• Policymakers around the world are introducing measures to support ESG incorporation in investment processes. The regulatory landscape is changing fast in Europe but in the United States and in Asia, efforts are also underway.
  • Finally, ESG indices are beginning to appear for sovereign bonds too; some investors are commissioning customised ones that reflect their ESG policies and objectives.

Assessing ESG factors in a sovereign debt context requires not only profiling a country but also its preparedness to address and mitigate ESG risks, as well as its financial resilience to withstand external shocks and the ability to repay its debt which is different from that of a company. To achieve this, engagement with sovereign issuers can be an important part of the investment decision process in addition to data gathering and analysis2.

Sovereign bondholder engagement comes with challenges though, and it differs from shareholder and corporate bondholder engagement. Interactions can extend beyond national institutions or ruling parties and include multiple stakeholders (see Chart 2). It is not always possible, and it can be misinterpreted as lobbying, advocacy or an attempt to interfere in government policy choices, especially when it comes to discussing politically sensitive topics such as human rights (see Chart 3).

However, just as bondholders already engage to gain insights around fiscal and monetary policies, they should broaden conversations around ESG topics. Tracking how countries fare on their sustainability pledges and their financial implications (for instance, the Paris Agreement or Sustainable Development Goals) can be a natural non-controversial starting point for discussion.

Importantly, if it is done effectively, engagement can reduce funding costs and sovereign risk. By having two-way discussions, investors can encourage transparency, pointing out which ESG information they deem important for their analysis and conveying expectations. At the same time, governments can demonstrate good governance, through openness to dialogue, and by clarifying policies.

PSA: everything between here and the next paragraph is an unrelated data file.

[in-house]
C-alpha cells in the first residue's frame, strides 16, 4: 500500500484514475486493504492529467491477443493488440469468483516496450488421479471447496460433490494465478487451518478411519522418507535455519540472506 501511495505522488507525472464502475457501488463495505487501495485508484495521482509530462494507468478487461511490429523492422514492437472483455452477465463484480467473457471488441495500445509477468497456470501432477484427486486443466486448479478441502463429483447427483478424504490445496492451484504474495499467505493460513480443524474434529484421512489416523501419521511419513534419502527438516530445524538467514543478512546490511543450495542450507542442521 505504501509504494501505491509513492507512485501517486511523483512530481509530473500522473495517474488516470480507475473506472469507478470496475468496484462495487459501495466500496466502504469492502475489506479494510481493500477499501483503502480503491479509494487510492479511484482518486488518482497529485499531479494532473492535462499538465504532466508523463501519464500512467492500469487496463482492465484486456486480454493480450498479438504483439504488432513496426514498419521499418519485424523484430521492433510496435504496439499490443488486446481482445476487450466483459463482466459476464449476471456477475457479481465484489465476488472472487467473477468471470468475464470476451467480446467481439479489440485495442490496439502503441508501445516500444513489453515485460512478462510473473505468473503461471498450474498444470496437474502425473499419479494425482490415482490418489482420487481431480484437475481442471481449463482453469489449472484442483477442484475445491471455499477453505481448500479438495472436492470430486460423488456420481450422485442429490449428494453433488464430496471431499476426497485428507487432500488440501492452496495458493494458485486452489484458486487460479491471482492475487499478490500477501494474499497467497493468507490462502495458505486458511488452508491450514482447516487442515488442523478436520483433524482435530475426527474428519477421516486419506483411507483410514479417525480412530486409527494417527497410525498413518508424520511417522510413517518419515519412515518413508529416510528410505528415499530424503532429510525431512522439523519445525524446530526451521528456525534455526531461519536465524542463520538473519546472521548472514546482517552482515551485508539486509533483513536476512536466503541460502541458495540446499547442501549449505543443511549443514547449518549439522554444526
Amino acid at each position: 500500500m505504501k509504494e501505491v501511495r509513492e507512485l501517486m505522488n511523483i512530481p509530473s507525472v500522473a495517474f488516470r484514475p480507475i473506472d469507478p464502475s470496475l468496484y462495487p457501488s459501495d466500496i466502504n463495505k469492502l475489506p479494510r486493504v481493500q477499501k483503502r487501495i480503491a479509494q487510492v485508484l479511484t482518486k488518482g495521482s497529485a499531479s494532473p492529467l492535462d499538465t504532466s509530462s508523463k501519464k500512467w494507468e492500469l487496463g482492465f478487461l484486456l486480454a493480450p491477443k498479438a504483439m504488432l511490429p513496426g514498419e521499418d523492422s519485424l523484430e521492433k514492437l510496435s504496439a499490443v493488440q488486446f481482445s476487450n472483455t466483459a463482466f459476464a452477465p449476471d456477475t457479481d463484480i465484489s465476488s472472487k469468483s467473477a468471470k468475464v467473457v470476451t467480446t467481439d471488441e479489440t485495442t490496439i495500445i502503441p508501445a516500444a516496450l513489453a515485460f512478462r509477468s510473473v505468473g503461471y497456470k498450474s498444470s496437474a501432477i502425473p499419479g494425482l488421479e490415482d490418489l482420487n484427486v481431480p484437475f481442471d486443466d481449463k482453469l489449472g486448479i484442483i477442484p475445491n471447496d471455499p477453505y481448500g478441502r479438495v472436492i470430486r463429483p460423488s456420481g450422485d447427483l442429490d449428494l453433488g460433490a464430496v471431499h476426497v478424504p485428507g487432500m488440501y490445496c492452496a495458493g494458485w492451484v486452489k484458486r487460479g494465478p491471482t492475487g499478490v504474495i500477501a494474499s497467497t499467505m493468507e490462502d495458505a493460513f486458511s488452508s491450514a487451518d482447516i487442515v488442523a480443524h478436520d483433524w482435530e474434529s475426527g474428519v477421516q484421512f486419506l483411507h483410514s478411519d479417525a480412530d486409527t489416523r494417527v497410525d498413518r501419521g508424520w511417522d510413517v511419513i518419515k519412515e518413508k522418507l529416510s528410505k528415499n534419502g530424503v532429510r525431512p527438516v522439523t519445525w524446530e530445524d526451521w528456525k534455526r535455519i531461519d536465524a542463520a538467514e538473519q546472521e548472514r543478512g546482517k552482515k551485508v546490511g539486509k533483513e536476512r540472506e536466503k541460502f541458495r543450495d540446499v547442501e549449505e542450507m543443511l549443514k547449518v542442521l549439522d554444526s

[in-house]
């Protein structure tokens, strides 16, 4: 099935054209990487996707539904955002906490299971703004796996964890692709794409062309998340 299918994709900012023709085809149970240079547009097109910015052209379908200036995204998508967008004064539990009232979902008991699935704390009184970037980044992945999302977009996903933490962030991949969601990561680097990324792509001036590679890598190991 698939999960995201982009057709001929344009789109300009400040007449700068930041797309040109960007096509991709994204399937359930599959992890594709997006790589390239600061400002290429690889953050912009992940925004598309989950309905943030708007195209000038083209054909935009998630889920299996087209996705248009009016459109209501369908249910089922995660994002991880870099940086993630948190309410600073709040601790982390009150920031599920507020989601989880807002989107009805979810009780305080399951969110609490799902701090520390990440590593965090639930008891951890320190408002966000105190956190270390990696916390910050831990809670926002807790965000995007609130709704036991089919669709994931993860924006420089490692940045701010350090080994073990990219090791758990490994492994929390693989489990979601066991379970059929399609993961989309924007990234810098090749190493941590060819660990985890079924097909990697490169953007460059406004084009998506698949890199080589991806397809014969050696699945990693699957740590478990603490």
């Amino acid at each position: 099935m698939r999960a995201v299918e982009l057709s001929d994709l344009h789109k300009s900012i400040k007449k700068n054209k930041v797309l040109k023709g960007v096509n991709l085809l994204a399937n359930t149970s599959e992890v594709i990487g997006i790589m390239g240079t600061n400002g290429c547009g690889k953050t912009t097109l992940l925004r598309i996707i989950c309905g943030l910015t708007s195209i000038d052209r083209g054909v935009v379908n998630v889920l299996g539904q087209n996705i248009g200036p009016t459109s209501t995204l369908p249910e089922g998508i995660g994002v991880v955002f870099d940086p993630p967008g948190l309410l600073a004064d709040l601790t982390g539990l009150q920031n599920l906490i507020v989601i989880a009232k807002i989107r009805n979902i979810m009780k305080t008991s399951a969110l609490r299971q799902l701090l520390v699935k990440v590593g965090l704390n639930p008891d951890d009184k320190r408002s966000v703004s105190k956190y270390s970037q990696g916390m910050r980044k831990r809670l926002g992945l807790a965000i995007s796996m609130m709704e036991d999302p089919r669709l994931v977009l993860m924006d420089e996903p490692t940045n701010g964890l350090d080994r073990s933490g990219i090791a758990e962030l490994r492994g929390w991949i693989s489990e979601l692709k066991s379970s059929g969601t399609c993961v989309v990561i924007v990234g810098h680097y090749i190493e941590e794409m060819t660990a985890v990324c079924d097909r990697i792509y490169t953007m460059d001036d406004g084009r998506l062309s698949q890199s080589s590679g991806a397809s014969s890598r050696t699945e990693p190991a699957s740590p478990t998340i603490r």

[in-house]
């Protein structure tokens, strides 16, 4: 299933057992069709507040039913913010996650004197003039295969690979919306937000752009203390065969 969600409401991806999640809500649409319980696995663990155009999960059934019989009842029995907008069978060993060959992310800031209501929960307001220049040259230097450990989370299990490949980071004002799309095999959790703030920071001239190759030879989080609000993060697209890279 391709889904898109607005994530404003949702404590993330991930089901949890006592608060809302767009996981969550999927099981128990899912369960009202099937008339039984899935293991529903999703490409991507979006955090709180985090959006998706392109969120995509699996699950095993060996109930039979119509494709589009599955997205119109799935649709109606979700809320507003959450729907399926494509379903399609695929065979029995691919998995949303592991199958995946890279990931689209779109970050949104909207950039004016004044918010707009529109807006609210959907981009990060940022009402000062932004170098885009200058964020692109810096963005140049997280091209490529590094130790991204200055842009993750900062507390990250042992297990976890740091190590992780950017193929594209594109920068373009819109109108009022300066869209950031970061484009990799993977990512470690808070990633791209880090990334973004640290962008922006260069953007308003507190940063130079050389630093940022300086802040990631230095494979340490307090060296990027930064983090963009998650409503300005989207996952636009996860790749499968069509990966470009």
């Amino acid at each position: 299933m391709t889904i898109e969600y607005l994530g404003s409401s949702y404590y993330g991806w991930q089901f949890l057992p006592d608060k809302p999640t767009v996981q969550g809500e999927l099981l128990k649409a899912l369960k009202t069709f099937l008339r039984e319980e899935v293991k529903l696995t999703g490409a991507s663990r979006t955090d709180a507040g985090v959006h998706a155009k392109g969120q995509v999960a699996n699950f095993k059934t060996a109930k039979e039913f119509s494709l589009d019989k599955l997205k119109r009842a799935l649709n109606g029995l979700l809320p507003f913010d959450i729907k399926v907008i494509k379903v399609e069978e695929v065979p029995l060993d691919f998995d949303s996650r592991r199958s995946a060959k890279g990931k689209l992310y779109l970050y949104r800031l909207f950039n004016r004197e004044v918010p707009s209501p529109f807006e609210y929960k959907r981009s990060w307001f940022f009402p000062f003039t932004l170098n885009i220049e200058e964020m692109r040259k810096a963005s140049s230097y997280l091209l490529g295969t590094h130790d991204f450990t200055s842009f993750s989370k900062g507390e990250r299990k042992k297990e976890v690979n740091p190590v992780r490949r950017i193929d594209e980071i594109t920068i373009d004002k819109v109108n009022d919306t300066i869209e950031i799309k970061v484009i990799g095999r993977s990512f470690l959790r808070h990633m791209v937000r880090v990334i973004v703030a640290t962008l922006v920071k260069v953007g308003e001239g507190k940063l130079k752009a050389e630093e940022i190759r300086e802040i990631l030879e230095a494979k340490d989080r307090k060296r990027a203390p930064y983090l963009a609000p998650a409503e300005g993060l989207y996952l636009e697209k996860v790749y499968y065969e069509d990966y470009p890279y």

Managing ESG risks in sovereign bond portfolios

With fiscal balances stretched by the COVID-19 pandemic both in developed and emerging economies, adopting a more systematic ESG incorporation in sovereign debt analysis and scaling up engagement has become even more pressing. As funders of sovereign debt, bondholders can play an important role, supporting sustainable funding solutions and increasing the conditionality of future lending, therefore contributing to shaping ESG outcomes, and promoting responsible investing more broadly.

The PRI has started to work more with signatories in this market segment, including the recently launched ASCOR project to develop an assessment framework that enables the current and future climate change governance and performance of sovereigns to be fairly and appropriately measured, monitored and compared.

1. See A Practical Guide to ESG Integration to Sovereign Debt, PRI (2019).
2. See ESG Engagement for Sovereign Debt Investors, PRI (2020)

Carmen Nuzzo is head of fixed income at the PRI

This article first appeared in ETF Insider, ETF Stream's new monthly ETF magazine for professional investors in Europe. To access the full issue, click here.